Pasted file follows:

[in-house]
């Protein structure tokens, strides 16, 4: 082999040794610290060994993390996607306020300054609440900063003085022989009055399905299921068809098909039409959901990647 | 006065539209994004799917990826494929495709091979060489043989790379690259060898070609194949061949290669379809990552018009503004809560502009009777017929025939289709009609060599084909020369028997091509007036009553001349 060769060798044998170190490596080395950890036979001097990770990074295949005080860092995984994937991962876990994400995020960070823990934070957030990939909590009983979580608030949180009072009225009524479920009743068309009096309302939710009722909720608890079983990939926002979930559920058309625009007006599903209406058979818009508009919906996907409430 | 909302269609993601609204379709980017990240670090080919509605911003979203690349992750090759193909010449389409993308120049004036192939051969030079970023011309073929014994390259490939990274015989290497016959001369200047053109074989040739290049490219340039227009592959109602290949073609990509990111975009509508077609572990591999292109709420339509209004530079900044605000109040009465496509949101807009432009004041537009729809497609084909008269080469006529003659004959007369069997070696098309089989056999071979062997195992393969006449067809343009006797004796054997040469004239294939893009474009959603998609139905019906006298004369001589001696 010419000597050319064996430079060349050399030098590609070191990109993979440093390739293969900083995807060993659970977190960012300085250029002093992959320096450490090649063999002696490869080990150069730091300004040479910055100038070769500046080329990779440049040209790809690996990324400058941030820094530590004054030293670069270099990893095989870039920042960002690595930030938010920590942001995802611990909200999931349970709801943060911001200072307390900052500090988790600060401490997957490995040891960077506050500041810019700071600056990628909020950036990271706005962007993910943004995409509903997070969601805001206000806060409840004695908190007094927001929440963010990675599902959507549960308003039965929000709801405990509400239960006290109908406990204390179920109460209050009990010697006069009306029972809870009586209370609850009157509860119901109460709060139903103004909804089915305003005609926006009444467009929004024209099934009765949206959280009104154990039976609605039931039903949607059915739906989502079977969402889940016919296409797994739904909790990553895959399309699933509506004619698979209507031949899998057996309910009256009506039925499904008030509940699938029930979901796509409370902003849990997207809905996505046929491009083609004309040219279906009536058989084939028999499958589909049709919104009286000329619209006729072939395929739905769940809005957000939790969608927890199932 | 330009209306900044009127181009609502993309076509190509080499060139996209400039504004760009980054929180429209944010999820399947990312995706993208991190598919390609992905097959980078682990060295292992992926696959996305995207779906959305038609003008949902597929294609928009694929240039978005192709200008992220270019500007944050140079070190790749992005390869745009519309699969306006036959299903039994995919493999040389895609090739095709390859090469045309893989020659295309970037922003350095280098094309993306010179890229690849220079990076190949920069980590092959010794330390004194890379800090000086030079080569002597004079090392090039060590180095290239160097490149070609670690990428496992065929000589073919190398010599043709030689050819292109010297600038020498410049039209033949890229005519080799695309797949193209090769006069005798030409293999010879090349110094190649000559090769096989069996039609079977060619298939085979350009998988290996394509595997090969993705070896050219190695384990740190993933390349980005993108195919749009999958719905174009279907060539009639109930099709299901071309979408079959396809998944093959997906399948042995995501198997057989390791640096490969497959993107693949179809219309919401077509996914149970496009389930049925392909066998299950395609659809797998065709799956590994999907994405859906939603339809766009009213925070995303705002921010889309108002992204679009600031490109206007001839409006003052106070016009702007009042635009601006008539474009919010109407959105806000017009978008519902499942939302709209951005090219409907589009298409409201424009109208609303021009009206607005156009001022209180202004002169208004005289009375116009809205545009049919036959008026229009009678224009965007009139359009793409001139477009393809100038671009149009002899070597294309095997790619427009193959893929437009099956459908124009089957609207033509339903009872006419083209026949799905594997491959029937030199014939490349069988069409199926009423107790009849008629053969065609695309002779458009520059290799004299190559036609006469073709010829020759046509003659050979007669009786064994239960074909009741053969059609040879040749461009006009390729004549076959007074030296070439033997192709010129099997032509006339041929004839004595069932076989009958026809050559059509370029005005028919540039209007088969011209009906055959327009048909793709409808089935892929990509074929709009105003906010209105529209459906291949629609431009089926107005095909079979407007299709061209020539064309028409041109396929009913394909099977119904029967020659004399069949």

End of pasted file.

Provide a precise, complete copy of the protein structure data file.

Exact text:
[in-house]
């Protein structure tokens, strides 16, 4: 082999040794610290060994993390996607306020300054609440900063003085022989009055399905299921068809098909039409959901990647 | 006065539209994004799917990826494929495709091979060489043989790379690259060898070609194949061949290669379809990552018009503004809560502009009777017929025939289709009609060599084909020369028997091509007036009553001349 060769060798044998170190490596080395950890036979001097990770990074295949005080860092995984994937991962876990994400995020960070823990934070957030990939909590009983979580608030949180009072009225009524479920009743068309009096309302939710009722909720608890079983990939926002979930559920058309625009007006599903209406058979818009508009919906996907409430 | 909302269609993601609204379709980017990240670090080919509605911003979203690349992750090759193909010449389409993308120049004036192939051969030079970023011309073929014994390259490939990274015989290497016959001369200047053109074989040739290049490219340039227009592959109602290949073609990509990111975009509508077609572990591999292109709420339509209004530079900044605000109040009465496509949101807009432009004041537009729809497609084909008269080469006529003659004959007369069997070696098309089989056999071979062997195992393969006449067809343009006797004796054997040469004239294939893009474009959603998609139905019906006298004369001589001696 010419000597050319064996430079060349050399030098590609070191990109993979440093390739293969900083995807060993659970977190960012300085250029002093992959320096450490090649063999002696490869080990150069730091300004040479910055100038070769500046080329990779440049040209790809690996990324400058941030820094530590004054030293670069270099990893095989870039920042960002690595930030938010920590942001995802611990909200999931349970709801943060911001200072307390900052500090988790600060401490997957490995040891960077506050500041810019700071600056990628909020950036990271706005962007993910943004995409509903997070969601805001206000806060409840004695908190007094927001929440963010990675599902959507549960308003039965929000709801405990509400239960006290109908406990204390179920109460209050009990010697006069009306029972809870009586209370609850009157509860119901109460709060139903103004909804089915305003005609926006009444467009929004024209099934009765949206959280009104154990039976609605039931039903949607059915739906989502079977969402889940016919296409797994739904909790990553895959399309699933509506004619698979209507031949899998057996309910009256009506039925499904008030509940699938029930979901796509409370902003849990997207809905996505046929491009083609004309040219279906009536058989084939028999499958589909049709919104009286000329619209006729072939395929739905769940809005957000939790969608927890199932 | 330009209306900044009127181009609502993309076509190509080499060139996209400039504004760009980054929180429209944010999820399947990312995706993208991190598919390609992905097959980078682990060295292992992926696959996305995207779906959305038609003008949902597929294609928009694929240039978005192709200008992220270019500007944050140079070190790749992005390869745009519309699969306006036959299903039994995919493999040389895609090739095709390859090469045309893989020659295309970037922003350095280098094309993306010179890229690849220079990076190949920069980590092959010794330390004194890379800090000086030079080569002597004079090392090039060590180095290239160097490149070609670690990428496992065929000589073919190398010599043709030689050819292109010297600038020498410049039209033949890229005519080799695309797949193209090769006069005798030409293999010879090349110094190649000559090769096989069996039609079977060619298939085979350009998988290996394509595997090969993705070896050219190695384990740190993933390349980005993108195919749009999958719905174009279907060539009639109930099709299901071309979408079959396809998944093959997906399948042995995501198997057989390791640096490969497959993107693949179809219309919401077509996914149970496009389930049925392909066998299950395609659809797998065709799956590994999907994405859906939603339809766009009213925070995303705002921010889309108002992204679009600031490109206007001839409006003052106070016009702007009042635009601006008539474009919010109407959105806000017009978008519902499942939302709209951005090219409907589009298409409201424009109208609303021009009206607005156009001022209180202004002169208004005289009375116009809205545009049919036959008026229009009678224009965007009139359009793409001139477009393809100038671009149009002899070597294309095997790619427009193959893929437009099956459908124009089957609207033509339903009872006419083209026949799905594997491959029937030199014939490349069988069409199926009423107790009849008629053969065609695309002779458009520059290799004299190559036609006469073709010829020759046509003659050979007669009786064994239960074909009741053969059609040879040749461009006009390729004549076959007074030296070439033997192709010129099997032509006339041929004839004595069932076989009958026809050559059509370029005005028919540039209007088969011209009906055959327009048909793709409808089935892929990509074929709009105003906010209105529209459906291949629609431009089926107005095909079979407007299709061209020539064309028409041109396929009913394909099977119904029967020659004399069949």